Day 4 took us back into San Francisco to do the very touristy thing of biking the Golden Gate Bridge. Having struggled to make it out of the car park, we spent some time at Lori's Diner to eat fries and milkshake (not a good combination). We ended up at Blazing Saddles to rent some bikes, where I found out riding a bike is harder than it looks. I ended up on a tandem with a more experienced cyclist - what fun we had (although not as much as the group who had rented the three person cycle)! We cycled across the bridge up to Sausalito where we had a short snack (a cheeseboard) before catching the ferry back to San Francisco. Unfortunately, due to the size of the queue of cyclists trying to get on it, we were unable to get on the ferry that took us back to the place we rented the cycles from and ended up taking one to the ferry terminal which was allegedly five minutes down the road. I'm not sure how you were supposed to get there in five minutes but it certainly was not by bike. The ferry did, however, give us some impressive views of the city and Alcatraz island.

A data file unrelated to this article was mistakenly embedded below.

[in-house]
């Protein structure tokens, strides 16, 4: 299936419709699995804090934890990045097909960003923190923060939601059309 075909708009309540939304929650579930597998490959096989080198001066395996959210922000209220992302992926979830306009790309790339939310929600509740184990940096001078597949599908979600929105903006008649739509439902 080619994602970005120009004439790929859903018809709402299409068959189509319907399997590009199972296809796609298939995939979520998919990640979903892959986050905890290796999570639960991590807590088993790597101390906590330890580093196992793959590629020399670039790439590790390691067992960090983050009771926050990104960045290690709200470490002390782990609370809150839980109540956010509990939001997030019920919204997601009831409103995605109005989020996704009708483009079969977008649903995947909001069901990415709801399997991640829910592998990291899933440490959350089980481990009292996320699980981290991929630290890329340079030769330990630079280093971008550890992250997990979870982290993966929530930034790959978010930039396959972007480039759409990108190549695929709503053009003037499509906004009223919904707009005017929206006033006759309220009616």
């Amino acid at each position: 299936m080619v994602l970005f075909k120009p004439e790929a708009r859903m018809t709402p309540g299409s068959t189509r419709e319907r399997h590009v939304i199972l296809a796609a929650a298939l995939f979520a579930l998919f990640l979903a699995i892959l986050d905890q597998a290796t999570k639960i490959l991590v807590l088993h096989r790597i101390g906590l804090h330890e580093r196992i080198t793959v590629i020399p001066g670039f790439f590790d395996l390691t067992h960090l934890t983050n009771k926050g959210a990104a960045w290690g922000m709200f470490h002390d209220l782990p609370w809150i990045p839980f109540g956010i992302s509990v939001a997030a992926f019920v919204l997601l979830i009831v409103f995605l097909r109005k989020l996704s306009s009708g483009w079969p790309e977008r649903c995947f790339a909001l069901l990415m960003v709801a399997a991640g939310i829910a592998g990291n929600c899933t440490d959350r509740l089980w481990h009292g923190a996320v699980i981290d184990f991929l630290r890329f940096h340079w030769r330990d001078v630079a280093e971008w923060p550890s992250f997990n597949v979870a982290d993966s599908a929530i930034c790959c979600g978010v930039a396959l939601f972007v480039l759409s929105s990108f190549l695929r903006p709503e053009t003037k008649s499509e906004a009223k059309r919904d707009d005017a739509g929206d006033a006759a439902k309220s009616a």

In the evening we ended up having dinner at the Cheesecake Factory because everywhere else was closed. The Cheesecake Factory offers a lot of dishes, but surprisingly for the amount of choice, I struggled to find anything I wanted on the menu before I settled for a spaghetti bolognese. The portions here were huge (they offer you a box to take home anything you have not eaten) and we received some typically brilliant American service from the waiter. A couple of people braved the cheesecake for pudding despite the large portions, although I do not believe we were able to finish these off between us. We got home a bit early anticipating an early start, as we had to pick up the 4x4 we had rented on the Internet from San Francisco Airport in the morning.